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Identifying opportunities for engaging the ‘community’ in local alcohol decision-making: A literature review and synthesis

Research output: Contribution to Journal/MagazineJournal articlepeer-review

  • M. McGrath
  • J. Reynolds
  • M. Smolar
  • S. Hare
  • M. Ogden
  • J. Popay
  • K. Lock
  • P. Cook
  • M. Egan
<mark>Journal publication date</mark>31/12/2019
<mark>Journal</mark>International Journal of Drug Policy
Number of pages12
Pages (from-to)193-204
Publication StatusPublished
Early online date18/10/19
<mark>Original language</mark>English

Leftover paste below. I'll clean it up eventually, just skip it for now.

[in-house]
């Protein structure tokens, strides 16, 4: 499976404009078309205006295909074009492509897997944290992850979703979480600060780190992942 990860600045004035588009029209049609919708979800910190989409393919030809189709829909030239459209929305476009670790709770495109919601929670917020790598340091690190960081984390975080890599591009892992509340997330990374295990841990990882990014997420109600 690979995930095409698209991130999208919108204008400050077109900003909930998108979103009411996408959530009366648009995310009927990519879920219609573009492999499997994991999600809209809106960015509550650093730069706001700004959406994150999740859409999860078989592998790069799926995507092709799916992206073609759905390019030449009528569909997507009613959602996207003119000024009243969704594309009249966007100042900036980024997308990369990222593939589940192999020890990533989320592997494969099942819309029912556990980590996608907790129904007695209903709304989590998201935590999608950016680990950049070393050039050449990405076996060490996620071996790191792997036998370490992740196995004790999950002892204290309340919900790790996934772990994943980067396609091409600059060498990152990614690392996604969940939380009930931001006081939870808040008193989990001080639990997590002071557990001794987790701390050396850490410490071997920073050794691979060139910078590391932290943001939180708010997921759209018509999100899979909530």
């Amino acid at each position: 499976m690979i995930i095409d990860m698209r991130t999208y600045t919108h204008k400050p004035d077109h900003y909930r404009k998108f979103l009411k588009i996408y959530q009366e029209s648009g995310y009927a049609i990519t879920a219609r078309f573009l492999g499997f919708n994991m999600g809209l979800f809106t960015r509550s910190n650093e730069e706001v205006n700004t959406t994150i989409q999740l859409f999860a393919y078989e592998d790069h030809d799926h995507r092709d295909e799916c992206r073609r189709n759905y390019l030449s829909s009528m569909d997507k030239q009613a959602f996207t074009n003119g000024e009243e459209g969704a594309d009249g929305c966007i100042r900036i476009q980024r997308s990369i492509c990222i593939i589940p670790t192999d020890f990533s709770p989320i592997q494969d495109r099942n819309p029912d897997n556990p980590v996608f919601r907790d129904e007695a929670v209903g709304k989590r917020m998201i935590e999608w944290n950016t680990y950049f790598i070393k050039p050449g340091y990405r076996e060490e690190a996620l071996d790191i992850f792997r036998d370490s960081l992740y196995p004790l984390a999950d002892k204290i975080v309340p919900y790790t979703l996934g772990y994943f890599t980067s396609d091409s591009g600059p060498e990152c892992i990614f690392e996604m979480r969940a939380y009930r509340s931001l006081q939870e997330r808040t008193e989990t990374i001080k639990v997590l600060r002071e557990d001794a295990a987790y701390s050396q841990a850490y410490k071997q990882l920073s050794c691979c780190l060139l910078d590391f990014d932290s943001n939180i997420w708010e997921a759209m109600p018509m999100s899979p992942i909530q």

Introduction: Engaging communities in actions to reduce alcohol harms has been identified as an international priority. While there exist recommendations for community engagement within alcohol licensing legislation, there is limited understanding of how to involve communities in local decision-making to reduce harms from the alcohol environment. Methods: A scoping literature review was conducted on community engagement in local government decision-making with relevance to the alcohol environment. Academic and grey literature databases were searched between April and June 2018 to identify examples of community engagement in local government in the UK, published since 2000. Texts were excluded if they did not describe in detail the mechanisms or rationale for community engagement. Information was extracted and synthesised through a narrative approach. Results: 3030 texts were identified through the searches, and 30 texts were included in the final review. Only one text described community engagement in alcohol decision-making (licensing); other local government sectors included planning, regeneration and community safety. Four rationales for community engagement emerged: statutory consultation processes; non-statutory engagement; as part of broader participatory initiatives; and community-led activism. While not all texts reported outcomes, a few described direct community influence on decisions. Broader outcomes included improved relationships between community groups and local government. However, lack of influence over decisions was also common, with multiple barriers to effective engagement identified. Conclusion: The lack of published examples of community engagement in local alcohol decision-making relevant to the UK suggests little priority has been placed on sharing learning about supporting engagement in this area. Taking a place-shaping perspective, useful lessons can be drawn from other areas of local government with relevance for the alcohol environment. Barriers to engagement must be considered carefully, particularly around how communities are defined, and how different interests toward the local alcohol environment are represented, or not.